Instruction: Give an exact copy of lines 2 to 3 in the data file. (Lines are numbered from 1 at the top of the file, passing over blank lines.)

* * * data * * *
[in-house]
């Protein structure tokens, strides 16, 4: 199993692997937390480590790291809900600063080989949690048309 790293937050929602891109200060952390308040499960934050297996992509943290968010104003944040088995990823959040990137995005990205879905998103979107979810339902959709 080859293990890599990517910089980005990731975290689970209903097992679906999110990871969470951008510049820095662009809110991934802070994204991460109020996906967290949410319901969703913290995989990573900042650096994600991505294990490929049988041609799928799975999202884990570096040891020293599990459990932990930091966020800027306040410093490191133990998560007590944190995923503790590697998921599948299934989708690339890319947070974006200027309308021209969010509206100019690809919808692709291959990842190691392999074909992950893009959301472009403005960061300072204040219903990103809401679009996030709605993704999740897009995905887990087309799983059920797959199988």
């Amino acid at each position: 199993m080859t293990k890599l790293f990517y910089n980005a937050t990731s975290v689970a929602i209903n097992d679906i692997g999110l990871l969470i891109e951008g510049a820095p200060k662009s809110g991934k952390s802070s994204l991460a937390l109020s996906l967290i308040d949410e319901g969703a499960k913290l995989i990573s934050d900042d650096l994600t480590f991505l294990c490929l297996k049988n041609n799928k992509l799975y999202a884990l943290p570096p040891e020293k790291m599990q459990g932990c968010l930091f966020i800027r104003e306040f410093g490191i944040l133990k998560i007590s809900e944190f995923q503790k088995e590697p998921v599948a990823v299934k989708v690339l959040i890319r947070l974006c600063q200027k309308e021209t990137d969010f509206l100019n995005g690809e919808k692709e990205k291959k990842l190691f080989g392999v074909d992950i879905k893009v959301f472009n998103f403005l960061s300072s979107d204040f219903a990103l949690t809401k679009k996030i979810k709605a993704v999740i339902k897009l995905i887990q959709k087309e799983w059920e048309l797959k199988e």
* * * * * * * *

């Protein structure tokens, strides 16, 4: 199993692997937390480590790291809900600063080989949690048309 790293937050929602891109200060952390308040499960934050297996992509943290968010104003944040088995990823959040990137995005990205879905998103979107979810339902959709 080859293990890599990517910089980005990731975290689970209903097992679906999110990871969470951008510049820095662009809110991934802070994204991460109020996906967290949410319901969703913290995989990573900042650096994600991505294990490929049988041609799928799975999202884990570096040891020293599990459990932990930091966020800027306040410093490191133990998560007590944190995923503790590697998921599948299934989708690339890319947070974006200027309308021209969010509206100019690809919808692709291959990842190691392999074909992950893009959301472009403005960061300072204040219903990103809401679009996030709605993704999740897009995905887990087309799983059920797959199988």
């Amino acid at each position: 199993m080859t293990k890599l790293f990517y910089n980005a937050t990731s975290v689970a929602i209903n097992d679906i692997g999110l990871l969470i891109e951008g510049a820095p200060k662009s809110g991934k952390s802070s994204l991460a937390l109020s996906l967290i308040d949410e319901g969703a499960k913290l995989i990573s934050d900042d650096l994600t480590f991505l294990c490929l297996k049988n041609n799928k992509l799975y999202a884990l943290p570096p040891e020293k790291m599990q459990g932990c968010l930091f966020i800027r104003e306040f410093g490191i944040l133990k998560i007590s809900e944190f995923q503790k088995e590697p998921v599948a990823v299934k989708v690339l959040i890319r947070l974006c600063q200027k309308e021209t990137d969010f509206l100019n995005g690809e919808k692709e990205k291959k990842l190691f080989g392999v074909d992950i879905k893009v959301f472009n998103f403005l960061s300072s979107d204040f219903a990103l949690t809401k679009k996030i979810k709605a993704v999740i339902k897009l995905i887990q959709k087309e799983w059920e048309l797959k199988e």